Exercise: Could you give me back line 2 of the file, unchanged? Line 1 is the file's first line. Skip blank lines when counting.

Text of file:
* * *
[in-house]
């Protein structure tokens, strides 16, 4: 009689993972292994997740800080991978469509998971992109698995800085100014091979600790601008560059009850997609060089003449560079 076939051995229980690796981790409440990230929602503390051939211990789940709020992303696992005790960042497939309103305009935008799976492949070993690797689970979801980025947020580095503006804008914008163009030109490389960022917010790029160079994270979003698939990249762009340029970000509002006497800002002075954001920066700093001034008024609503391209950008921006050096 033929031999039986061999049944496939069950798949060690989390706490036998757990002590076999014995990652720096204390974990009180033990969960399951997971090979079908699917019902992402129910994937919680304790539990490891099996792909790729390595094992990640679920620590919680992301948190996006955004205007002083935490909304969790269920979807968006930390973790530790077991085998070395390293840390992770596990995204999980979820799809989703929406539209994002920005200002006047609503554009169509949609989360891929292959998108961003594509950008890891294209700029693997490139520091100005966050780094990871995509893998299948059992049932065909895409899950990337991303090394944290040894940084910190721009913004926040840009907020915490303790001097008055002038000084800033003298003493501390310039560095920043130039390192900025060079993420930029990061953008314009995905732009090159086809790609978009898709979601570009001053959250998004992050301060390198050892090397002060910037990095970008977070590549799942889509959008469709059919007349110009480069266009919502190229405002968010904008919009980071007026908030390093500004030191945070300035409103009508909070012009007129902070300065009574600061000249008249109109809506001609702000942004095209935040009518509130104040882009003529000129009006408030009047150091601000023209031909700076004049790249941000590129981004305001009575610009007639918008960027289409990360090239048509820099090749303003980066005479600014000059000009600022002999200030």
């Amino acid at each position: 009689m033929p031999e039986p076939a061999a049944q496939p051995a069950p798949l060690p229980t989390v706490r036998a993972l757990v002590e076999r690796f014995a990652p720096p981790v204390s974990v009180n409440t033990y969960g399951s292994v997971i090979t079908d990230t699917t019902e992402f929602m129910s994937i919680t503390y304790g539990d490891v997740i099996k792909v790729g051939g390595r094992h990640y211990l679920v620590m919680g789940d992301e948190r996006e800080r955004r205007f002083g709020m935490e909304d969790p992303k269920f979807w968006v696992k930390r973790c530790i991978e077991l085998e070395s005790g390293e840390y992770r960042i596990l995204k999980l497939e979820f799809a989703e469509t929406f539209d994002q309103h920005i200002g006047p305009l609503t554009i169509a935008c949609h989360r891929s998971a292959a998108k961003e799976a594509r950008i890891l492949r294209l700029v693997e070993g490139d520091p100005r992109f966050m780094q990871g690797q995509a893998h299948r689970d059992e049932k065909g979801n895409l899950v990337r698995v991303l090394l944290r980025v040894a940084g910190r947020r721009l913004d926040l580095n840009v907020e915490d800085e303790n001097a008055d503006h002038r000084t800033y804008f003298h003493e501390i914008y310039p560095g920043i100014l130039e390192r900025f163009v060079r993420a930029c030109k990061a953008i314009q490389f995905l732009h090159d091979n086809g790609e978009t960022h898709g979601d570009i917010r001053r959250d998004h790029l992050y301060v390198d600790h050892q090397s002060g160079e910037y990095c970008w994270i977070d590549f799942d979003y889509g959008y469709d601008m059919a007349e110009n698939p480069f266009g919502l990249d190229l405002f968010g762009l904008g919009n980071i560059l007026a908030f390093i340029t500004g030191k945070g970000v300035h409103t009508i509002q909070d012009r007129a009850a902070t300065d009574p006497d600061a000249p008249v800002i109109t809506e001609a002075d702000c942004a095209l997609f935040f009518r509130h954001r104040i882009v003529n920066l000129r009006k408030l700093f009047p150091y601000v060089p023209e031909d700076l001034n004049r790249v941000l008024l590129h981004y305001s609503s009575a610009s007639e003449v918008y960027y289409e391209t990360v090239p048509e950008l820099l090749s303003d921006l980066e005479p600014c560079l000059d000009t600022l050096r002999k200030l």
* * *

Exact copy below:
């Protein structure tokens, strides 16, 4: 009689993972292994997740800080991978469509998971992109698995800085100014091979600790601008560059009850997609060089003449560079 076939051995229980690796981790409440990230929602503390051939211990789940709020992303696992005790960042497939309103305009935008799976492949070993690797689970979801980025947020580095503006804008914008163009030109490389960022917010790029160079994270979003698939990249762009340029970000509002006497800002002075954001920066700093001034008024609503391209950008921006050096 033929031999039986061999049944496939069950798949060690989390706490036998757990002590076999014995990652720096204390974990009180033990969960399951997971090979079908699917019902992402129910994937919680304790539990490891099996792909790729390595094992990640679920620590919680992301948190996006955004205007002083935490909304969790269920979807968006930390973790530790077991085998070395390293840390992770596990995204999980979820799809989703929406539209994002920005200002006047609503554009169509949609989360891929292959998108961003594509950008890891294209700029693997490139520091100005966050780094990871995509893998299948059992049932065909895409899950990337991303090394944290040894940084910190721009913004926040840009907020915490303790001097008055002038000084800033003298003493501390310039560095920043130039390192900025060079993420930029990061953008314009995905732009090159086809790609978009898709979601570009001053959250998004992050301060390198050892090397002060910037990095970008977070590549799942889509959008469709059919007349110009480069266009919502190229405002968010904008919009980071007026908030390093500004030191945070300035409103009508909070012009007129902070300065009574600061000249008249109109809506001609702000942004095209935040009518509130104040882009003529000129009006408030009047150091601000023209031909700076004049790249941000590129981004305001009575610009007639918008960027289409990360090239048509820099090749303003980066005479600014000059000009600022002999200030």